Sometimes a noisy transmission can be caused by wear and tear of the internal gears because of low or bad transmission fluid. This type of noise is usually only present when changing gears as there is added friction between the gears and the turbine shaft.

4. The Transmission Slips Gears

Gear slippage is when the vehicle unexpectedly changes gear while you are driving. This is usually accompanied by an increase or decrease in revs as the engine speed catches up with the change in gear.

The most common cause of gear slippage in an automatic transmission is low fluid. The fluid is used to build up the required pressure to change and hold the correct gear. If there isn’t enough fluid then it will take longer to build up the necessary pressure to change gears, and there is also the possibility of the pressure dropping and the gear slipping.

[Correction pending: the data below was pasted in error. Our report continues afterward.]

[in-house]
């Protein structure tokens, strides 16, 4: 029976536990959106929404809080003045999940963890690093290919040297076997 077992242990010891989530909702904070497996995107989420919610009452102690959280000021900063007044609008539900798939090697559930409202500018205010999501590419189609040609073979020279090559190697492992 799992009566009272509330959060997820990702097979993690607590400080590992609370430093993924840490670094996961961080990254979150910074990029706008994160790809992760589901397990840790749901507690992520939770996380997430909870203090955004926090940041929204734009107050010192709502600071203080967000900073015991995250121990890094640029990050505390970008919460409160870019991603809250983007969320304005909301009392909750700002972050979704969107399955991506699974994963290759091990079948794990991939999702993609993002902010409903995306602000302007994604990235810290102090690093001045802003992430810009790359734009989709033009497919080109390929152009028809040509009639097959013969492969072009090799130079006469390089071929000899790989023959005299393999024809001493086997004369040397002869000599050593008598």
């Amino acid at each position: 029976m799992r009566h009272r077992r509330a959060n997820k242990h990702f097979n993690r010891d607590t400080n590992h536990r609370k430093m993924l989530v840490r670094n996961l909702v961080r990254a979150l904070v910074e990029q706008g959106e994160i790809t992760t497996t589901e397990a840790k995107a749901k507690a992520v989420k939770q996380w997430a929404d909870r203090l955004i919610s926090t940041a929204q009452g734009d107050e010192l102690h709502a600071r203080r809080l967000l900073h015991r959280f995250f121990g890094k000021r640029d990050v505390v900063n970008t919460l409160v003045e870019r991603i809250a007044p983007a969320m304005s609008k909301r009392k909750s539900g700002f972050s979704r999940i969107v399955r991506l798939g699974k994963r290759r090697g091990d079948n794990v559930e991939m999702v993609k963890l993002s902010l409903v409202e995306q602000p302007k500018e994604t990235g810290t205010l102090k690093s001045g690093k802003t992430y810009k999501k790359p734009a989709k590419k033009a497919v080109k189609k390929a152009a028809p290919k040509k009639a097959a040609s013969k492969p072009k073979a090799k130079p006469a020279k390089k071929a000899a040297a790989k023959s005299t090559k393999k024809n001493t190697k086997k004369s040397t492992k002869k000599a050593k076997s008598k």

5. The Transmission Is Slow To Change Gears

A slow gear change as you accelerate can be caused by a number of problems in the transmission. Sometimes it is caused by a faulty solenoid or clutch valve, but more often than not it is caused by low fluid levels.

An example of an automatic transmission valve body

When the transmission control module decides to change to a different gear, it activates the correct solenoid that operates a particular valve. When the valve opens, the transmission fluid is forced into a tiny channel where it increases in pressure and activates the clutch corresponding to the desired gear.

If the fluid levels are low, then there may not be enough fluid to increase the pressure in the valve channel. Or there may be a delay in the build up of pressure, causing a delay in changing gears.

6. A Surging Or Jumpy Transmission When Changing Gear

A transmission that is low on fluid will not operate smoothly, and this can translate to jumpy gear changes and a surging engine if the gear changes are delayed or fail to engage.

This is related to slow gear changes, and the lack of pressure build up in the valve body. If the gear clutch is slow to engage it will affect the timing of the transmission and the ability to change gears smoothly.

7. Total Transmission Failure